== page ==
Cedric Puckrin, the lawyer representing Nkosana Makate, a former employee of Vodacom, has accused Alan Knott-Craig, former Vodacom chief executive officer (CEO), of being evasive about the mobile operator allegedly stealing Makate’s Please Call Me idea.
The Times Live quoted Puckrin as saying in the Johannesburg high court: “Your worship, the witness is being evasive about it.”
To which Knott-Craig, who is now CEO of rival network Cell C, replied: “I am not trying to be evasive, I am trying to answer as honestly as possible.”
HumanIPO reported on the case last month, which has been ongoing between Vodacom and Makate since the 2000, when Makate initially claimed to have invented the Please Call Me idea.
Yesterday Vodacom lost its high court battle.
Makate claimed Philip Geissler, his former boss, had promised to conduct remuneration negotiations with Vodacom once the Please Call Me idea was submitted and its commercial and technical feasibility assessed.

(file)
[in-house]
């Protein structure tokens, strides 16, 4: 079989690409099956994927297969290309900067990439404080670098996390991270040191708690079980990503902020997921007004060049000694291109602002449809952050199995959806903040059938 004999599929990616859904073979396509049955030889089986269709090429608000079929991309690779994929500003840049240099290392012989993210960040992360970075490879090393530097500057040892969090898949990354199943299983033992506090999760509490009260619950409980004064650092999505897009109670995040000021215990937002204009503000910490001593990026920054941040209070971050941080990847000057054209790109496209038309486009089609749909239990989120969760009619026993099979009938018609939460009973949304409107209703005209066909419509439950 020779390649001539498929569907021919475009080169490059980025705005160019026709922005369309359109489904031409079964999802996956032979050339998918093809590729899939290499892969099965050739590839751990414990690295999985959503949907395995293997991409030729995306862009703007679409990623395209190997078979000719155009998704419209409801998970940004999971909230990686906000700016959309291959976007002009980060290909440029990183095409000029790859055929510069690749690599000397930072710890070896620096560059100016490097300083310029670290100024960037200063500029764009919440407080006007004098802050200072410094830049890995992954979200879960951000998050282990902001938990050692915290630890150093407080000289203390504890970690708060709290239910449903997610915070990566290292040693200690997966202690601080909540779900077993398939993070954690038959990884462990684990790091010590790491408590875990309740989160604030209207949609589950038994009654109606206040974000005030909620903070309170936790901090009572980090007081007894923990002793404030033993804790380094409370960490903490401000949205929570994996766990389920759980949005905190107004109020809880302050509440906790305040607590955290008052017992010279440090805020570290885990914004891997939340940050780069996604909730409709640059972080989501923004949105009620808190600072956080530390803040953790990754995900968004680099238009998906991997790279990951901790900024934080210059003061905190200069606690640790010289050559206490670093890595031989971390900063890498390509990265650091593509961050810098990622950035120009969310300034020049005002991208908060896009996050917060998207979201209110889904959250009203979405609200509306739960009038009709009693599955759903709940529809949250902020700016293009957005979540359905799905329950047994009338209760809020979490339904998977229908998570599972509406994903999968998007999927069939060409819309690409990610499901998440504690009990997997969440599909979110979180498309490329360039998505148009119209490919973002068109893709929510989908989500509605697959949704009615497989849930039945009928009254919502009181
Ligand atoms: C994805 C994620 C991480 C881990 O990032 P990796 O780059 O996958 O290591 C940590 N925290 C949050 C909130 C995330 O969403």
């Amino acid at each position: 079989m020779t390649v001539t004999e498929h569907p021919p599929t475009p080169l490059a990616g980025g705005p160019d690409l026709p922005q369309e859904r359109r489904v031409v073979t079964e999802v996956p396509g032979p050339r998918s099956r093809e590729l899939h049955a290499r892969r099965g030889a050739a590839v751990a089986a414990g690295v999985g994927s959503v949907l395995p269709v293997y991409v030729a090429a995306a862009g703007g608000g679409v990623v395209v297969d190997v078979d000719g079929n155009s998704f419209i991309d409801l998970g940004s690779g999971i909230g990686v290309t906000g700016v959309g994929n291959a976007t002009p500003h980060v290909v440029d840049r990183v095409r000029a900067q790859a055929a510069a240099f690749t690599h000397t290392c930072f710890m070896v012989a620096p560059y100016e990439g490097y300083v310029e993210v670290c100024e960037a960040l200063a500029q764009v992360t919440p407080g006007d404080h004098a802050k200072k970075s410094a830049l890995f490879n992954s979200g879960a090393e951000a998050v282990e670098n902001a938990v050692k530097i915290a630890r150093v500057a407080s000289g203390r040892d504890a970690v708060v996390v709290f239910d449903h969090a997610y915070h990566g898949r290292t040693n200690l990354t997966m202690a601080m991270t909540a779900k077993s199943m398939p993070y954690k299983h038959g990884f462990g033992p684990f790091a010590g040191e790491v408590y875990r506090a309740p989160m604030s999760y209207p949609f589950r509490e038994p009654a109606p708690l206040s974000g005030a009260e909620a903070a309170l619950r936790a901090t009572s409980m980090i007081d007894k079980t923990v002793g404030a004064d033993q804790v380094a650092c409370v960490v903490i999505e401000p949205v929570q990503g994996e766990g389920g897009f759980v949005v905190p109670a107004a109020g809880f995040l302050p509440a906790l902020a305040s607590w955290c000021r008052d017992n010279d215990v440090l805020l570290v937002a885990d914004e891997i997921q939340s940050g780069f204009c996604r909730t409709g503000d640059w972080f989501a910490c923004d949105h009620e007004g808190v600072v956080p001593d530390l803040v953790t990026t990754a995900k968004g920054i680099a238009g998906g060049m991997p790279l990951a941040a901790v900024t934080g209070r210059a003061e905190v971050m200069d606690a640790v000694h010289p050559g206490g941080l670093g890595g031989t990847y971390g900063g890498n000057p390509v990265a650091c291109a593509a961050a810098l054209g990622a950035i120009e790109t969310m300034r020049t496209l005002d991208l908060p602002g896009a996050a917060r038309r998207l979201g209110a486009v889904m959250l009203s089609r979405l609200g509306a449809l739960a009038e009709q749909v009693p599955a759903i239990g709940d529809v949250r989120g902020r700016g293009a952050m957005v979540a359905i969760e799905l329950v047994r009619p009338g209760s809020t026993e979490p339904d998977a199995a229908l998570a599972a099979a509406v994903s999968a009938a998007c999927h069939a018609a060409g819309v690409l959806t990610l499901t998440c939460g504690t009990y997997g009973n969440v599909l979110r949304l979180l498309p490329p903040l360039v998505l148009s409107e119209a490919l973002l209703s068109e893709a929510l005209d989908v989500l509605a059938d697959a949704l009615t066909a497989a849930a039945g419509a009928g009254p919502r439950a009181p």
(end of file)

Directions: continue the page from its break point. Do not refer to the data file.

However, Geissler reportedly sent an email to Makate on March 2001, which said mobile operator MTN was suing Vodacom for stealing the Please Call Me idea from them.
Puckrin questioned Knott-Craig, asking if he was aware of the alleged legal action by MTN, to which Knott-Craig replied: “I do not remember them accusing Mr Makate. I believe that they did not formally sue Vodacom for stealing their idea.”
Knott-Craig added: “I am not sure what happened between Mr Geissler and MTN… What I can tell you, ultimately, we were not sued by MTN. But someone could’ve called with a verbal threat.”
According to Puckrin, Makate intended to share the revenue, which is generated by the Please Call Me service.
However, Knott-Craig argued that Vodacom does not have a revenue-share agreement with their employees who invent new concepts. Furthermore, Knott-Craig said he was unsure about the agreement made between Geissler and Makate.